The discussion regarding DCA and lump-sum investing is not academic for me. I’m retiring at the end of this calendar year. I will receive several million dollars in a lump sum from the sale of my company’s stock (privately held, employee-owned company). While I have the good fortune to be receiving this sizable amount, it will form the majority of my retirement savings. I will be investing it in a more or less standard asset allocation portolio using index ETF’s spread among large and small cap domestic and foreign stock, short-term bonds, TIPS, and REIT (I don’t want to get into percentages in this posting because that’s not the focus of my question). I’ll be using a withdrawal rate of about 3% or less.Thus, I don’t need a lot of growth to keep up, but protecting the downside does become important, especially with this “once in a lifetime” investing event. I get it that DCA generally isn’t a good idea because I could average this into the market over, e.g., a year, and then the market tanks at a year and a day. However, one article I read which was generally anti-DCA for all the reasons you guys have discussed here, nonetheless suggested that historically a DCA over a 6-month period has about a 7% protection against downside with a 1% loss of upside. http://www.bankrate.com/finance/investing/the-best-way-to-in... (page 2 of article.)The article went on to say that any longer than six months wasn’t a good idea, because the loss on the money you are not investing begins to outweigh the downside protection.What do you guys think?Thanks,Case
I don't think much can be added to the previous thread. The stock market is going straight up for 3 months now. Everyday you can find talking heads on CNBC who say the market is now fully valued and a correction is coming. (Others say the recovery is doing OK and stocks are likely to do well at least until after the election.)If the market does do a major correction right after you invest, you will regret not having done DCA, ie held some back to take advantage of the lower prices. On the other hand, the yield you are likely to get on the cash you hold is likely to be low. (Some like the better yield of junk bonds, but others say inflation is already here--interest rates have to rise one of these days--as in after the election.)Of course if the market continues to recover, you will lose out on those gains and not be able to make them up with interest on your fixed incomes.There's no two ways about it. Its a risk. You cannot completely protect yourself from it. And in a year or two, you will know what you should have done.Personally, I would split the funds into chunks and invest at 3 mo intervals. But you might accelerate the pace if you see good opportunities or become convinced one way or the other as time goes on.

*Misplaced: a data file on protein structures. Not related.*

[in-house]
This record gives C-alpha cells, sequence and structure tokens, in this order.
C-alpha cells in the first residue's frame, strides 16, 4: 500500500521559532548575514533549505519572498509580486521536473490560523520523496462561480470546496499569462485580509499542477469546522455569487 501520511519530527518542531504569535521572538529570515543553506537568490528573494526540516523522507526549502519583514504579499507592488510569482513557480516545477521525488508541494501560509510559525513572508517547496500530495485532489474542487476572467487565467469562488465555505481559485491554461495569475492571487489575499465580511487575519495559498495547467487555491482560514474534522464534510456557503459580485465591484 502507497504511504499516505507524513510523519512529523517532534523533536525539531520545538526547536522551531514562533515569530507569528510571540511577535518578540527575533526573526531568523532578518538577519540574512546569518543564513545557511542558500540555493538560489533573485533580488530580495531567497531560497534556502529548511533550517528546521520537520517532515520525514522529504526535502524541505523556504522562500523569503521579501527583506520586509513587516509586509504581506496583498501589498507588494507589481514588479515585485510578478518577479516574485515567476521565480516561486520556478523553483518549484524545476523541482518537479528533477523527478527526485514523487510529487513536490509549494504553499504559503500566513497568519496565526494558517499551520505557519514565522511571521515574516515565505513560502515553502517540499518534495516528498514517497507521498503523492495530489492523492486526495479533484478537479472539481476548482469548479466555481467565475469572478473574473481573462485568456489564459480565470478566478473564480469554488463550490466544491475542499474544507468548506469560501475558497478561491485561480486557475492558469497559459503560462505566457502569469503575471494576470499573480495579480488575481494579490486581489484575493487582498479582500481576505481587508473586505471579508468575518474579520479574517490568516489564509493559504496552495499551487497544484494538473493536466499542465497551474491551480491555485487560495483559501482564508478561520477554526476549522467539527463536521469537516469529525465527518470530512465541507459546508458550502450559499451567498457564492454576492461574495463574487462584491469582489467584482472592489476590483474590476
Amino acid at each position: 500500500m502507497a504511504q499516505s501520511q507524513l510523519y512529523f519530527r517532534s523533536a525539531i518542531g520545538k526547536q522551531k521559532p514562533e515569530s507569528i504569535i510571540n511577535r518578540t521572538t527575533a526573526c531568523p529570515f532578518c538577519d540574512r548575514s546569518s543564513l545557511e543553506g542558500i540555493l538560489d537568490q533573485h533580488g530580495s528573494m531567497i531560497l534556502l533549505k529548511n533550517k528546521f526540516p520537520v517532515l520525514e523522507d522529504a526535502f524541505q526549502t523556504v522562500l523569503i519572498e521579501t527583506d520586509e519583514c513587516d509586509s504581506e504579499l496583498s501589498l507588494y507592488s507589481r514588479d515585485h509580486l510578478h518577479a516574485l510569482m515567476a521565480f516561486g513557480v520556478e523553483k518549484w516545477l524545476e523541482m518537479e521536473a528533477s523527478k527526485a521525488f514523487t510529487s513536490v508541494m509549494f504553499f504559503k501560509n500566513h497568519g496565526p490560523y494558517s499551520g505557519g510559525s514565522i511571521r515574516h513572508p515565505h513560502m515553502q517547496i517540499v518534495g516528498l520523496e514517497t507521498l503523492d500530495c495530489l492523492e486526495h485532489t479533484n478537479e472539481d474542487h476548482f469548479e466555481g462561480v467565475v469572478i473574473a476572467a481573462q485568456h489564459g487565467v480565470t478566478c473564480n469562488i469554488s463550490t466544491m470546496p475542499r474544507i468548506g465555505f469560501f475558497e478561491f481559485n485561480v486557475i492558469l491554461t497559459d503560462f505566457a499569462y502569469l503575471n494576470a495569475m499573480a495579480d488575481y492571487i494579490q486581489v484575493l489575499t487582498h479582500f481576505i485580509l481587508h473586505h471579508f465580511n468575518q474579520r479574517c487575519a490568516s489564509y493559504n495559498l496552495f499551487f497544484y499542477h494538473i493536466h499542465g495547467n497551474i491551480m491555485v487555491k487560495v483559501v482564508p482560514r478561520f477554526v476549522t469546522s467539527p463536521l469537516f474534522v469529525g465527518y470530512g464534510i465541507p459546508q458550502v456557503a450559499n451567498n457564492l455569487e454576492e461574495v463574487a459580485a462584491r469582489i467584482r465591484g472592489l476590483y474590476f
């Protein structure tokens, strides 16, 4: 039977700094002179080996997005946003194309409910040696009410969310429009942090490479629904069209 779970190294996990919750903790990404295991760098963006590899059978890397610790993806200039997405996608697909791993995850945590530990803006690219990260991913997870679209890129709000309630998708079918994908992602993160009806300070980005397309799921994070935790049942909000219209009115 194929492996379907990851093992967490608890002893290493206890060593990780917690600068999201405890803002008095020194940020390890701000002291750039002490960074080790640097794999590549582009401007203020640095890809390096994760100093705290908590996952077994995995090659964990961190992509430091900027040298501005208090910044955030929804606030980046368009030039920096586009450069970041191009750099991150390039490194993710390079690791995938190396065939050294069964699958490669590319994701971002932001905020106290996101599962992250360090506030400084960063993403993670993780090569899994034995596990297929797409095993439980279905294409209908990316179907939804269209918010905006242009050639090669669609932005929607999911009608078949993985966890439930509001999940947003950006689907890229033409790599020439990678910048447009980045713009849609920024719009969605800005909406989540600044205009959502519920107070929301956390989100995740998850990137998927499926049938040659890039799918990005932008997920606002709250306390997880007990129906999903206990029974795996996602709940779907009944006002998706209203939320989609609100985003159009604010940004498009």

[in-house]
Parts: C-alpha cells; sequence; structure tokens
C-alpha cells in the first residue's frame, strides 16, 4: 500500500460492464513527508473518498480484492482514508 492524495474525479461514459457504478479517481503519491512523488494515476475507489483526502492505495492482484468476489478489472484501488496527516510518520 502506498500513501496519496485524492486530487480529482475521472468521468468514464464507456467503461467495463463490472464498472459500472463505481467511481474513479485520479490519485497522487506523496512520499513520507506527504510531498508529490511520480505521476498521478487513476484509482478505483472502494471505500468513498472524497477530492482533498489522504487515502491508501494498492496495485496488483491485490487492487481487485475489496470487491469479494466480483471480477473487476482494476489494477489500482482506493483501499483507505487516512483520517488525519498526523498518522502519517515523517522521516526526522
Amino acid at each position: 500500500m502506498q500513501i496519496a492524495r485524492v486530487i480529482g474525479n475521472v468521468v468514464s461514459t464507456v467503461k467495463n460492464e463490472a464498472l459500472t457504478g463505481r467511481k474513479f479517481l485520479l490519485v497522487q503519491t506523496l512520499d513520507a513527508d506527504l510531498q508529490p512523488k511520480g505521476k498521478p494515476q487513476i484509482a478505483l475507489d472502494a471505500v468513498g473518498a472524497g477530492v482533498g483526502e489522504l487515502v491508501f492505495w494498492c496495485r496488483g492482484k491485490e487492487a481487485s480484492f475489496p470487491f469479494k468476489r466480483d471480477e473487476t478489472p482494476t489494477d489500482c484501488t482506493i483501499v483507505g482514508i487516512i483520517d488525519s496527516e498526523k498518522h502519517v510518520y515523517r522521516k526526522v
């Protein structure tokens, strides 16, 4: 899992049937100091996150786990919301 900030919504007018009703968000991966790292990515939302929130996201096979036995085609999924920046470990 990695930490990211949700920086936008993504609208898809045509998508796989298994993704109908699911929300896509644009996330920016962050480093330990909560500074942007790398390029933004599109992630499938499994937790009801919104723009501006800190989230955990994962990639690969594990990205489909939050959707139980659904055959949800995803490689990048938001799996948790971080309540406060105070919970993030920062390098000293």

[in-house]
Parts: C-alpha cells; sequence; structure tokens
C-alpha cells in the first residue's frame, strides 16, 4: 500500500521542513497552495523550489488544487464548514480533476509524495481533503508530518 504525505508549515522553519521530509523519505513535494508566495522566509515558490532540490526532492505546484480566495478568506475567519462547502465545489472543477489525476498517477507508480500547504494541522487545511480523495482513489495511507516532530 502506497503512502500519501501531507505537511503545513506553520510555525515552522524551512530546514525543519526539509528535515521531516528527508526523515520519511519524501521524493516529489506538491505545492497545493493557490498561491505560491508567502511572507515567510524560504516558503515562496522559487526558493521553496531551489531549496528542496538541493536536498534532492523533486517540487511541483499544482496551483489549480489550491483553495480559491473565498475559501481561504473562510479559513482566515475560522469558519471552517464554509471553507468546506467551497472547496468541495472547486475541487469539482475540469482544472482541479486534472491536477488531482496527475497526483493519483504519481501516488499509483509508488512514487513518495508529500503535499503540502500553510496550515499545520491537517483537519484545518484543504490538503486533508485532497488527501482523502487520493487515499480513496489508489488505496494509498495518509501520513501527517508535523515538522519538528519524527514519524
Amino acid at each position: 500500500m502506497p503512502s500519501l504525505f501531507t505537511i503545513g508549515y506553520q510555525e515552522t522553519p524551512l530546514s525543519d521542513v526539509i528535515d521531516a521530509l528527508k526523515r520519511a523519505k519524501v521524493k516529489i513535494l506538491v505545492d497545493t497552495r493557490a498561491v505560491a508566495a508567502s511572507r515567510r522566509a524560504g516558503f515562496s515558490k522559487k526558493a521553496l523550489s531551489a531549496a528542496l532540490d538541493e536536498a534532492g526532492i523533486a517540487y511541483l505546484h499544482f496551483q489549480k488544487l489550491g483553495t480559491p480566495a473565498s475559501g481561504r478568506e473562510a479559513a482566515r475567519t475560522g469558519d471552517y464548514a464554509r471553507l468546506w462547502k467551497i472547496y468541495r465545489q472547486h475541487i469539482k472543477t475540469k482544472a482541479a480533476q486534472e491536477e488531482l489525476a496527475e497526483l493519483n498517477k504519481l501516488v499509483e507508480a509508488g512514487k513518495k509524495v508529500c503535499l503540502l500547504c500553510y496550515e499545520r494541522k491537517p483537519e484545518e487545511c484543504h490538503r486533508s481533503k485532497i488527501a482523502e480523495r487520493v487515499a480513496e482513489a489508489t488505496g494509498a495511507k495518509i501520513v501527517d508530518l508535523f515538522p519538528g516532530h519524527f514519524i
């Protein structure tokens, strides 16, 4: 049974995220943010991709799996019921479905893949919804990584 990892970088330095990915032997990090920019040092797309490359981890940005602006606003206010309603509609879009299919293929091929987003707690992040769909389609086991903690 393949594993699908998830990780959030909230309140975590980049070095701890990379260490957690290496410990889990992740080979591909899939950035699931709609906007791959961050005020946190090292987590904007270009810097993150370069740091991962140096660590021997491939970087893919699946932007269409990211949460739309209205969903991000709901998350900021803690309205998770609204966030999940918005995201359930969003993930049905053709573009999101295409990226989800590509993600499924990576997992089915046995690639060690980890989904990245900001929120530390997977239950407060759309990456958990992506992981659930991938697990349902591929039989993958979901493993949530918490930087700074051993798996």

I'd say 2 things.First, read this paper Enhanced Dollar Cost Averaging http://papers.ssrn.com/sol3/papers.cfm?abstract_id=2008465The first section neatly discusses the problems with DCA, but summarises "Thus, dollar-cost-averaging may be inferior to the optimal strategy, but is superior to the strategy most investors are likely to adopt as a result of their human nature."With a several $M lump sum, I'd say that you have no worries either way. Even suboptimally getting in, you'll still have a potload of money. Heck, with a 2M+ lump sum, I'd be inclined to put 500K into bonds & preferred stocks for the income, and invest the rest.2nd,FWIW...when I retired I moved 500K of my 401k to be managed by Fisher Investments. They invest mainly in stocks, with very little going into ETFs. They had it all invested in only a couple of weeks. No DCA'ing at all.